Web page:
ARRGGGGHHH… Wanting to be obliging, I tried. Lord knows, I tried.

Using a plastic (supposedly non-stick) knife, I sawed out one small square from the corner of the pan. Stiff enough to resist the knife, yet not stiff enough to hold its shape, I finally used a spoon to scoop out this… pink blob.

The photographer, perhaps feeling sorry for me in my obvious hour of need, took a photo; but I’m sure it went into the digital trash can as soon as she’d escaped out the door.

“What a mess” doesn’t begin to describe this whole experience. I sighed, and set the pan aside. Bid the reporter and photographer adieu, wondering if the holiday baking article would still happen. “Holiday baking disasters,” maybe?

A few hours later I came back to the marshmallows, and decided to try to salvage something out of this unfortunate situation.

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I greased a metal-bladed bench knife and… By golly, it worked OK. In fact, it was more than OK. I was able to cut several rows of nice, even marshmallows.

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And, surprise – I got them out of the pan intact.

Now admittedly, these are supposed to be cubes, not flattened rectangles. Their thickness is a direct result of SO much marshmallow being lost to “stuckage” – in the whisk, in the bowl, on my hands.

Still, these marshmallows are strikingly pretty – and yummy, too. I don’t particularly like peppermint, but these are nicely minty; for those of you who don’t love strong mint flavor, omit the optional peppermint oil called for in the recipe.

You have to admit, despite all the trials and tribulations I went through to get to the end of the story here – these peppermint crunch marshmallows are undoubtedly “pretty in pink.”

I emailed this photo to the photographer – maybe she’ll take pity on me and use it!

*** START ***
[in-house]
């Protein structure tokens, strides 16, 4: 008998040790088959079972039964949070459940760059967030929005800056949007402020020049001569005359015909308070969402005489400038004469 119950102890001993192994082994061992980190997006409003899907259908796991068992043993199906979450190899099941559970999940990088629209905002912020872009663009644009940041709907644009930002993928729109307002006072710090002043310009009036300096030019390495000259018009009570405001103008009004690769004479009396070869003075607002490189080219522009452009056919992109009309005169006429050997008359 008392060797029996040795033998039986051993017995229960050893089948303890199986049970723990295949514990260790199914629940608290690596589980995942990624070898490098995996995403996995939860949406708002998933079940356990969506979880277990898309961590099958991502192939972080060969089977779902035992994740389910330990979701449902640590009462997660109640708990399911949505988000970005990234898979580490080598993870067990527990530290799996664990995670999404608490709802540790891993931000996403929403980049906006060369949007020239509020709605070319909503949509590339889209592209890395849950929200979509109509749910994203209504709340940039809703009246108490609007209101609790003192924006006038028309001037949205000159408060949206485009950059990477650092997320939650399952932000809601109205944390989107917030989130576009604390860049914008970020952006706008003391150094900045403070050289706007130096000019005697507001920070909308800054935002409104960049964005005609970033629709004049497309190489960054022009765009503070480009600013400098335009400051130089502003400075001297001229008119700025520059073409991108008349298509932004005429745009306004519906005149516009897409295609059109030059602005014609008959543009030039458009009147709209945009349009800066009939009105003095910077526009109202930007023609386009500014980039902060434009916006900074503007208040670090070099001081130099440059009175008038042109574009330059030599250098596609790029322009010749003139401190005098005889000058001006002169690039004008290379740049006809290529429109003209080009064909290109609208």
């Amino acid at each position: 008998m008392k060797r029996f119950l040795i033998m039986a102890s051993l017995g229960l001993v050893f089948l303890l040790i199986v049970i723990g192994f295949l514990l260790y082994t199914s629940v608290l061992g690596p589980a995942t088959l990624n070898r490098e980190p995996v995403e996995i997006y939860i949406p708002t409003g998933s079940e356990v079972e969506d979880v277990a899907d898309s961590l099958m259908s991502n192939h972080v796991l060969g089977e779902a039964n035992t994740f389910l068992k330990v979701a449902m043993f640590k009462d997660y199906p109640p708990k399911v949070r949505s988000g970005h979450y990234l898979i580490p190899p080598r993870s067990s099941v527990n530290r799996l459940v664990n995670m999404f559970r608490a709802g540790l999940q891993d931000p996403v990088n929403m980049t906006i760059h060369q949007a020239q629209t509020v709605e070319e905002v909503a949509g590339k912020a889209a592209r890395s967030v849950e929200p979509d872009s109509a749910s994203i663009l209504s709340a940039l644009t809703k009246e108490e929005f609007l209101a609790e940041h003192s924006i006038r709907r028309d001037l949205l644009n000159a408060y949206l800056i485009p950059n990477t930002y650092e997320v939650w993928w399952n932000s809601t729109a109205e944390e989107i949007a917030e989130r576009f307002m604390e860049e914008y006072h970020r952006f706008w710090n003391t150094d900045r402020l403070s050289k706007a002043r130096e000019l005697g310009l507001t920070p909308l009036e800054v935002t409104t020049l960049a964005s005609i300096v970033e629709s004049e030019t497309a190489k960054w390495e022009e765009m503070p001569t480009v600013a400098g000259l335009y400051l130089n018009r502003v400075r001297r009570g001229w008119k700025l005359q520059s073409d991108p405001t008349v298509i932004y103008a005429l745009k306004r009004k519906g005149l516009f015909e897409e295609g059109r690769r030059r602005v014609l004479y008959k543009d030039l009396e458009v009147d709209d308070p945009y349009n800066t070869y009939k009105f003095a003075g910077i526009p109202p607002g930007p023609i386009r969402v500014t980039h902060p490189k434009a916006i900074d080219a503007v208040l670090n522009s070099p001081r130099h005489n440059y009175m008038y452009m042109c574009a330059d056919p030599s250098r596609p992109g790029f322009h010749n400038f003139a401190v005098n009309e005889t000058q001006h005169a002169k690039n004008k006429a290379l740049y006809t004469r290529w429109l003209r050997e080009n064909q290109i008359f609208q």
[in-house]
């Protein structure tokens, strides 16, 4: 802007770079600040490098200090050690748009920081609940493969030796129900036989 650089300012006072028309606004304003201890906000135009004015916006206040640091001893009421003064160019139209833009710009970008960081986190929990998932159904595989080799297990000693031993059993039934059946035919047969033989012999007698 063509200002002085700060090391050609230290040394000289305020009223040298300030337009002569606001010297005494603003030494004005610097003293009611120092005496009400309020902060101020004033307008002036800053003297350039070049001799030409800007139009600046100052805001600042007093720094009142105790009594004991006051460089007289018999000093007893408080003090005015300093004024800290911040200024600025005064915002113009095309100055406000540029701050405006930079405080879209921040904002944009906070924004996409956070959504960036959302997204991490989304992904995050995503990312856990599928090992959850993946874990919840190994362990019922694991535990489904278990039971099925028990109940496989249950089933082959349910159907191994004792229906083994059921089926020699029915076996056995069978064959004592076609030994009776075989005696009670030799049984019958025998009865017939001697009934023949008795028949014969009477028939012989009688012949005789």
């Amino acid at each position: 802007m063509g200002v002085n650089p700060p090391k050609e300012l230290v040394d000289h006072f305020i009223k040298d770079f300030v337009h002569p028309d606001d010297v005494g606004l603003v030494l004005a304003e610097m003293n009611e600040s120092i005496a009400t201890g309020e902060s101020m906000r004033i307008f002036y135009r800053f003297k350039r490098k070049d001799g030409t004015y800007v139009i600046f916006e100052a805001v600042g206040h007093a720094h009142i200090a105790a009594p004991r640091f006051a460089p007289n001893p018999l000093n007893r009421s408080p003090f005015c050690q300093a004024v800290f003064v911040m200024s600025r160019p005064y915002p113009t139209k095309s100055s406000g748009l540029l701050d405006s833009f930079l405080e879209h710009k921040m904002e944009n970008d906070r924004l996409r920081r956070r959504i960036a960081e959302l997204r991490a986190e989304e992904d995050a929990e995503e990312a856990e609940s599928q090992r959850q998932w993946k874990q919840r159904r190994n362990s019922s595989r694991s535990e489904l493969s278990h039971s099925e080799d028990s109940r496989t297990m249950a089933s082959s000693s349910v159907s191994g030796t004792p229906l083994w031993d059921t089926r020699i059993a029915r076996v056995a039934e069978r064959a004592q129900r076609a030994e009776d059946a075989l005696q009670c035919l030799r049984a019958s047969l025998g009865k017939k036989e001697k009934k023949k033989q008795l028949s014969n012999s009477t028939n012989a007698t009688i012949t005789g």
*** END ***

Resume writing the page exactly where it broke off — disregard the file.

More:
Read, make, and review (please) our recipe for Peppermint Crunch Marshmallows.

Print just the recipe.

 

PJ Hamel
About

PJ Hamel was born in Wisconsin, grew up in New England, and graduated from Brown University. She was a journalist in Massachusetts and Maine before joining the King Arthur Flour Company in 1990, where she's been ever since. Author or co-author of three King Arthur ...

comments

  1. Elizabeth Hancarik

    I nearly cried laughing. It’s so nice to hear someone baking with a sense of humor. Better luck next time. I look forward to your next blog post.

    Reply
    1. PJ Hamel , post author

      Thanks, Elizabeth – the chicken and dumplings I’ve been working on isn’t nearly as sticky! PJH

  2. Marcia Campbell

    You’re funny! But it looks pretty good to me in spite of your troubles. Years ago I had a bad disaster at a dinner with lots of company….but we all had a good laugh when I showed them how it was supposed to look…opposed to how it DID look!!

    Reply
    1. PJ Hamel , post author

      It never hurts to admit your mistakes and laugh about them, does it, Marcia? We’ve all been there; why pretend otherwise? PJH

  3. Maureen Tracey

    PJ, that was ever so entertaining!!! LOL!! Sometimes things we bake/make, just become SO DEFIANT & OBSTINANT for NO GOOD REASON!!! LOL ( a couple of days before Thanksgiving, one particular day, everything “TURNED” AGAINST ME!!!

    Reply
    1. PJ Hamel , post author

      Bad karma days Maureen, right? The planets aren’t aligned, or something… I hope your Thanksgiving pies didn’t turn against you! :) PJH

  4. BeckyInGSO

    When I saw the picture initially, I though, “Ooooooh! Cherry!” Hmm. I’ve got some leftover fruitcake cherries, tweak here, tweak there. Maybe with cherries, not peppermint. What do you think?

    Reply
    1. The Baker's Hotline

      1/2 cup chopped fine and the dried cherries should work! Happy Baking, er, marshmallowing! Irene@KAF

  5. marianne

    I’ve made marshmallows a few times–the first time they were spectacular and perfect. Once they never properly fluffed up and they came out flat and gummy instead of fluffy. Once I tried pouring the marshmallow over the crushed peppermints, but the marshmallow dissolved the candies and so they were all syrupy and sticky! I’ve seen where people scoop it out into cute little dollops rather than pouring it into a pan to set up, but I have no idea how exactly they can do that without it solidifying partway through!

    Worth it to keep trying though! Homemade marshmallows are delicious!

    Reply
    1. The Baker's Hotline

      There’s a lot of magic at work here, including using some gelatin but not too much – the right temperature for the syrup – and whipping with a stand mixer. Sounds like you have a goal in mind for the holidays or even to accomplish in 2014. Melt in your mouth treats will be worth the effort – Irene@KAF

  6. waikikirie

    PJ….you are great!!! Secure enough that you can share your goofs with us non-pros and make us feel better. That is one of the many reasons I love this blog.

    Reply
  7. Kim Knemeyer